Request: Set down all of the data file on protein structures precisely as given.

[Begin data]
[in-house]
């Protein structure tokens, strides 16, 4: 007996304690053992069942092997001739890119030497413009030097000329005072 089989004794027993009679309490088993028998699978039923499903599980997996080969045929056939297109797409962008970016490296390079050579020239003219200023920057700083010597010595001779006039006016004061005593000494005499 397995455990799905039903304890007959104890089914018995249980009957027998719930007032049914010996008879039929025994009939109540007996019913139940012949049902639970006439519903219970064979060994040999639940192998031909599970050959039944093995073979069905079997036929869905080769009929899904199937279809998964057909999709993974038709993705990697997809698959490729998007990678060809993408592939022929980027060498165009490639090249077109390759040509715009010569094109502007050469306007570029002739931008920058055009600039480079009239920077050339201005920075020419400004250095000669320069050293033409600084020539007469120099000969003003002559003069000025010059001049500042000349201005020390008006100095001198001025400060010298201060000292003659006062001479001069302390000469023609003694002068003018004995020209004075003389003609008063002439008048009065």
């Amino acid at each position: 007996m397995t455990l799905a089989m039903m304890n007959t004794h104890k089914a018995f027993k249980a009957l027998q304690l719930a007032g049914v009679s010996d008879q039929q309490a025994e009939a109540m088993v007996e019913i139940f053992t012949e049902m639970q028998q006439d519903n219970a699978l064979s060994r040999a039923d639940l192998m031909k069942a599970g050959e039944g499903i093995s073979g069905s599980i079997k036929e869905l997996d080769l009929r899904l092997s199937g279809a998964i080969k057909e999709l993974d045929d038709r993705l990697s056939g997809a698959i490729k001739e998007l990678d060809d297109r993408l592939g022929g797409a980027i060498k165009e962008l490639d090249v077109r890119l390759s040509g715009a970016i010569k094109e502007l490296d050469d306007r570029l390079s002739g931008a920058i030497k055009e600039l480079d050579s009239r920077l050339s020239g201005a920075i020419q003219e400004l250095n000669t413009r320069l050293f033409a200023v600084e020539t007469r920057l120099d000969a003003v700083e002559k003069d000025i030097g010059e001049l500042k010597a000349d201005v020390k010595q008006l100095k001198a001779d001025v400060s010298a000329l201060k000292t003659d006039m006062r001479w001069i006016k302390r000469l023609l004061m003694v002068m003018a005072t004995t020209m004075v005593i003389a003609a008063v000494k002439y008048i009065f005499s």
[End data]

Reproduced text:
[in-house]
């Protein structure tokens, strides 16, 4: 007996304690053992069942092997001739890119030497413009030097000329005072 089989004794027993009679309490088993028998699978039923499903599980997996080969045929056939297109797409962008970016490296390079050579020239003219200023920057700083010597010595001779006039006016004061005593000494005499 397995455990799905039903304890007959104890089914018995249980009957027998719930007032049914010996008879039929025994009939109540007996019913139940012949049902639970006439519903219970064979060994040999639940192998031909599970050959039944093995073979069905079997036929869905080769009929899904199937279809998964057909999709993974038709993705990697997809698959490729998007990678060809993408592939022929980027060498165009490639090249077109390759040509715009010569094109502007050469306007570029002739931008920058055009600039480079009239920077050339201005920075020419400004250095000669320069050293033409600084020539007469120099000969003003002559003069000025010059001049500042000349201005020390008006100095001198001025400060010298201060000292003659006062001479001069302390000469023609003694002068003018004995020209004075003389003609008063002439008048009065």
């Amino acid at each position: 007996m397995t455990l799905a089989m039903m304890n007959t004794h104890k089914a018995f027993k249980a009957l027998q304690l719930a007032g049914v009679s010996d008879q039929q309490a025994e009939a109540m088993v007996e019913i139940f053992t012949e049902m639970q028998q006439d519903n219970a699978l064979s060994r040999a039923d639940l192998m031909k069942a599970g050959e039944g499903i093995s073979g069905s599980i079997k036929e869905l997996d080769l009929r899904l092997s199937g279809a998964i080969k057909e999709l993974d045929d038709r993705l990697s056939g997809a698959i490729k001739e998007l990678d060809d297109r993408l592939g022929g797409a980027i060498k165009e962008l490639d090249v077109r890119l390759s040509g715009a970016i010569k094109e502007l490296d050469d306007r570029l390079s002739g931008a920058i030497k055009e600039l480079d050579s009239r920077l050339s020239g201005a920075i020419q003219e400004l250095n000669t413009r320069l050293f033409a200023v600084e020539t007469r920057l120099d000969a003003v700083e002559k003069d000025i030097g010059e001049l500042k010597a000349d201005v020390k010595q008006l100095k001198a001779d001025v400060s010298a000329l201060k000292t003659d006039m006062r001479w001069i006016k302390r000469l023609l004061m003694v002068m003018a005072t004995t020209m004075v005593i003389a003609a008063v000494k002439y008048i009065f005499s």